Downsizing the Pennsylvania General Assembly has been the target of reformers and even the State House recently. The House passed a bill a couple of weeks ago that would shrink the House from 203 to 153 members. The bill would also reduce the Senate from 50 to 38 members.
Why do we want to shrink the legislature? Well, the reformers point out the PA General Assembly is America's largest full-time state legislature. Or as the title of the blog declares, it's "My Big Fat General Assembly." The argument goes that the size of the legislature means exorbitant costs to the taxpayer, an out of touch behemoth, and likely contributes to corruption.
I'm going to go against the "reformers" and popular opinion on this one. Let me say that I like My Big Fat General Assembly. Not the corruption part. Not the lack of backbone sometimes displayed. Not the failure to act on needed legislation such as reducing business taxes, school choice, privatizing the liquor stores and others. No, I like the representation that it gives the average citizen. The good thing about a large General Assembly is we have relatively small house and Senate districts.
I think the call for reducing the size of the General Assembly is the wrong solution to address the cost problem. I understand arguments about the need to reduce cost in state government, and putting the General Assembly on a diet is a good idea. While running the assembly takes something less than two percent of the budget, I'm all for action to reduce this cost. How about reducing benefits and pensions? The pension system is ripe for reforms—the kinds that most businesses have implemented, such as defined contributions instead of defined benefits.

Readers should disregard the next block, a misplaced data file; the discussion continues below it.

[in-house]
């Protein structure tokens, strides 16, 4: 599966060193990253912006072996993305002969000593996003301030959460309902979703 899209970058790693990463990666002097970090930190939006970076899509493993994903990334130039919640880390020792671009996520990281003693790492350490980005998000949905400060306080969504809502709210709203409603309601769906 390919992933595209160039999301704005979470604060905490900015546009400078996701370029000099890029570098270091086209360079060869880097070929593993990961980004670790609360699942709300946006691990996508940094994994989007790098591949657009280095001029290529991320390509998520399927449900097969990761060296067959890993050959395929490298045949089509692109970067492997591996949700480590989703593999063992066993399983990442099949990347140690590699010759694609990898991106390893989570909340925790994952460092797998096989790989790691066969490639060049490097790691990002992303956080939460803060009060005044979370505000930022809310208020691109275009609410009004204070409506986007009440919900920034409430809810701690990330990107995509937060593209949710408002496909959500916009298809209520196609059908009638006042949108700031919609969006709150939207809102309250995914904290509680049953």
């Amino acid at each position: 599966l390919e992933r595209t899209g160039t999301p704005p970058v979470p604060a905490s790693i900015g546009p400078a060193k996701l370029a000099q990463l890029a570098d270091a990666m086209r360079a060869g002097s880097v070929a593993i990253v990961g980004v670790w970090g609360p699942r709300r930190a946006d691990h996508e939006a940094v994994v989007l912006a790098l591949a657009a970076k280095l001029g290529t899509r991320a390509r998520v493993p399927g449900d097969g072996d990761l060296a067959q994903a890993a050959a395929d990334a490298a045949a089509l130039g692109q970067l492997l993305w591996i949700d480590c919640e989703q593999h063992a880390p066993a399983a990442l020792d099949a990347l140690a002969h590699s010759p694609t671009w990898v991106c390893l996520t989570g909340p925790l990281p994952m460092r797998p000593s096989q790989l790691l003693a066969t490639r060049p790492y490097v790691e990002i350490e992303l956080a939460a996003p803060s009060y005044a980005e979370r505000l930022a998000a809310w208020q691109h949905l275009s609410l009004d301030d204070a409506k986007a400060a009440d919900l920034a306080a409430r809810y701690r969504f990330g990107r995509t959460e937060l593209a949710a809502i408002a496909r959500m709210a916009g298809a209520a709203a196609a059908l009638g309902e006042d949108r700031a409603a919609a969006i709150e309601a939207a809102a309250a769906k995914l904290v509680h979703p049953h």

Senate Majority Leader Dominic Pileggi supports the downsizing and said that lawmakers are asking others to do more with less, so "its important we're seen as doing our part." I would agree and I want to take him at his word. However, after reducing the number of legislators none of the remaining legislators (including Senator Pileggi) will be doing more with less.
The citizens of Pennsylvania are rightly frustrated with the General Assembly's corruption and ineffectiveness. You add in the very difficult economic times and budget arguments and you can understand the bubbling up of calls for reform. However, let's not overreact and reduce our representation to solve these problems! No one really thinks that if there are less representatives these problems will go away. As a matter of fact, reducing the number of members could put more power into leaders hands and lead to even more corruption. (Funny how the leaders are now thinking shrinking the General Assembly is not a bad idea.)
Under the bill passed by the House new districts would have about 20,000 more constituents than they do today There is no getting around your vote being watered down and the distance from your representative growing. And I don't care that California has way more (maybe four times more) constituents per district than we do. Do we really want to compare ourselves to them?
In recent polls, 76 percent of Pennsylvanians said they supported the idea of a smaller Legislature. Supposedly the House-approved bill has broad support from House and Senate members. Please, let's put the brakes on this "reform" and keep our representatives closer to the people.